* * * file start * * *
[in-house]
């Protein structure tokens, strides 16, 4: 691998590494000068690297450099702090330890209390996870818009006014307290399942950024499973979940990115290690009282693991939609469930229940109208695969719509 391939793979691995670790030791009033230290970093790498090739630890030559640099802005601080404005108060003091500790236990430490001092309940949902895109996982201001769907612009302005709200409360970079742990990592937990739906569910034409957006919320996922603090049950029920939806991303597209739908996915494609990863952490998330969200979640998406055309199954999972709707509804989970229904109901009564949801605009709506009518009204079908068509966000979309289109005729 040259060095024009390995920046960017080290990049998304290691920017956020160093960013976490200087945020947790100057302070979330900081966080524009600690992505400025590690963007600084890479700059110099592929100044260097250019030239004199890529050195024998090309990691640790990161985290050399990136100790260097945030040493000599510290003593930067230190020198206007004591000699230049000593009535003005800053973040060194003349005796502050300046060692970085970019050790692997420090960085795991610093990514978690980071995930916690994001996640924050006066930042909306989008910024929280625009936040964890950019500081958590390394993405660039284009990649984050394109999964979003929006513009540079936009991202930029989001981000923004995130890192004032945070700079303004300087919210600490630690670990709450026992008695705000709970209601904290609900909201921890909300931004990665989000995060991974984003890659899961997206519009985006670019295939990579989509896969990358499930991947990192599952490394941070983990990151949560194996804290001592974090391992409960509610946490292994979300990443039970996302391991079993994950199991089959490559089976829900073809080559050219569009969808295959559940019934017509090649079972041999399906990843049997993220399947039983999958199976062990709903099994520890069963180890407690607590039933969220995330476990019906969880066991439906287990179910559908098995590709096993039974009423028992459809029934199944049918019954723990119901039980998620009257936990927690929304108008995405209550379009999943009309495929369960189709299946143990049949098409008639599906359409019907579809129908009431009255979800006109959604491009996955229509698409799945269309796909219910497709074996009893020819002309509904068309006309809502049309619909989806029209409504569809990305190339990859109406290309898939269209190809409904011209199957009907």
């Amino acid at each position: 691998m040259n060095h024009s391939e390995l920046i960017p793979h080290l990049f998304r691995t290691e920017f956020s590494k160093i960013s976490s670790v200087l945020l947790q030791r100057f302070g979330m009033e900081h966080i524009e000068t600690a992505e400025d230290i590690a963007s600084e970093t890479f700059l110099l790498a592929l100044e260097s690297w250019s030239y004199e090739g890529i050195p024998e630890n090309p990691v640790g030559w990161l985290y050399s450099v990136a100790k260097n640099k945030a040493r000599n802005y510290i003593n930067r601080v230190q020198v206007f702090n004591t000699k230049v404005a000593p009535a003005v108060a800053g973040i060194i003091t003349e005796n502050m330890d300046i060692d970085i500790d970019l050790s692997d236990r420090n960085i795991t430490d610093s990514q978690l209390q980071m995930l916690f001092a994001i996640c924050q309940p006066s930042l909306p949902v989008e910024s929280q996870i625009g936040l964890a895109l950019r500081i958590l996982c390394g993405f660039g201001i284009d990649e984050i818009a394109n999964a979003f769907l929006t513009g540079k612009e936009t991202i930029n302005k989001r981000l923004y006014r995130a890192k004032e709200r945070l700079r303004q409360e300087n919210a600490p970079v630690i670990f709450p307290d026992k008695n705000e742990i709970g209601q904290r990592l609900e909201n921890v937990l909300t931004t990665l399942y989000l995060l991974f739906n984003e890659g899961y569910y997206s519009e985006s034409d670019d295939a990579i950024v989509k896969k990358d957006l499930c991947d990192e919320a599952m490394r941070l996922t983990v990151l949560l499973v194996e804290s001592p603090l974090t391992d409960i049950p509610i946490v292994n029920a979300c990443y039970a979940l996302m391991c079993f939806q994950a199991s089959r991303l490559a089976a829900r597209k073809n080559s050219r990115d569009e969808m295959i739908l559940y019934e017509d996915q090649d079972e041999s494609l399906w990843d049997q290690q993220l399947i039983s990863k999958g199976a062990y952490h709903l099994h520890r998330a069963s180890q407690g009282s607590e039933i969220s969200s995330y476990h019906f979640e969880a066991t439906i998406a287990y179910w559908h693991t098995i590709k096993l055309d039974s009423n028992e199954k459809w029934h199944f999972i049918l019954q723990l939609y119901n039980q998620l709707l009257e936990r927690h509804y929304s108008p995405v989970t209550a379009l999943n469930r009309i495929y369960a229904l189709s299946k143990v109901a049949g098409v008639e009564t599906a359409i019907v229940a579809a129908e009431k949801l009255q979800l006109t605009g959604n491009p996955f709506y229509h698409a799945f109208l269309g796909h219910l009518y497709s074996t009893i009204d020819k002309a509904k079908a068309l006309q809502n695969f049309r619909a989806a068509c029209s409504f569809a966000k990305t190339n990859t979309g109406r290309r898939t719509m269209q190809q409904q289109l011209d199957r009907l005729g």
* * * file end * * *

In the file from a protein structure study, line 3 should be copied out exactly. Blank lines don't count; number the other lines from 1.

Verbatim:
């Amino acid at each position: 691998m040259n060095h024009s391939e390995l920046i960017p793979h080290l990049f998304r691995t290691e920017f956020s590494k160093i960013s976490s670790v200087l945020l947790q030791r100057f302070g979330m009033e900081h966080i524009e000068t600690a992505e400025d230290i590690a963007s600084e970093t890479f700059l110099l790498a592929l100044e260097s690297w250019s030239y004199e090739g890529i050195p024998e630890n090309p990691v640790g030559w990161l985290y050399s450099v990136a100790k260097n640099k945030a040493r000599n802005y510290i003593n930067r601080v230190q020198v206007f702090n004591t000699k230049v404005a000593p009535a003005v108060a800053g973040i060194i003091t003349e005796n502050m330890d300046i060692d970085i500790d970019l050790s692997d236990r420090n960085i795991t430490d610093s990514q978690l209390q980071m995930l916690f001092a994001i996640c924050q309940p006066s930042l909306p949902v989008e910024s929280q996870i625009g936040l964890a895109l950019r500081i958590l996982c390394g993405f660039g201001i284009d990649e984050i818009a394109n999964a979003f769907l929006t513009g540079k612009e936009t991202i930029n302005k989001r981000l923004y006014r995130a890192k004032e709200r945070l700079r303004q409360e300087n919210a600490p970079v630690i670990f709450p307290d026992k008695n705000e742990i709970g209601q904290r990592l609900e909201n921890v937990l909300t931004t990665l399942y989000l995060l991974f739906n984003e890659g899961y569910y997206s519009e985006s034409d670019d295939a990579i950024v989509k896969k990358d957006l499930c991947d990192e919320a599952m490394r941070l996922t983990v990151l949560l499973v194996e804290s001592p603090l974090t391992d409960i049950p509610i946490v292994n029920a979300c990443y039970a979940l996302m391991c079993f939806q994950a199991s089959r991303l490559a089976a829900r597209k073809n080559s050219r990115d569009e969808m295959i739908l559940y019934e017509d996915q090649d079972e041999s494609l399906w990843d049997q290690q993220l399947i039983s990863k999958g199976a062990y952490h709903l099994h520890r998330a069963s180890q407690g009282s607590e039933i969220s969200s995330y476990h019906f979640e969880a066991t439906i998406a287990y179910w559908h693991t098995i590709k096993l055309d039974s009423n028992e199954k459809w029934h199944f999972i049918l019954q723990l939609y119901n039980q998620l709707l009257e936990r927690h509804y929304s108008p995405v989970t209550a379009l999943n469930r009309i495929y369960a229904l189709s299946k143990v109901a049949g098409v008639e009564t599906a359409i019907v229940a579809a129908e009431k949801l009255q979800l006109t605009g959604n491009p996955f709506y229509h698409a799945f109208l269309g796909h219910l009518y497709s074996t009893i009204d020819k002309a509904k079908a068309l006309q809502n695969f049309r619909a989806a068509c029209s409504f569809a966000k990305t190339n990859t979309g109406r290309r898939t719509m269209q190809q409904q289109l011209d199957r009907l005729g």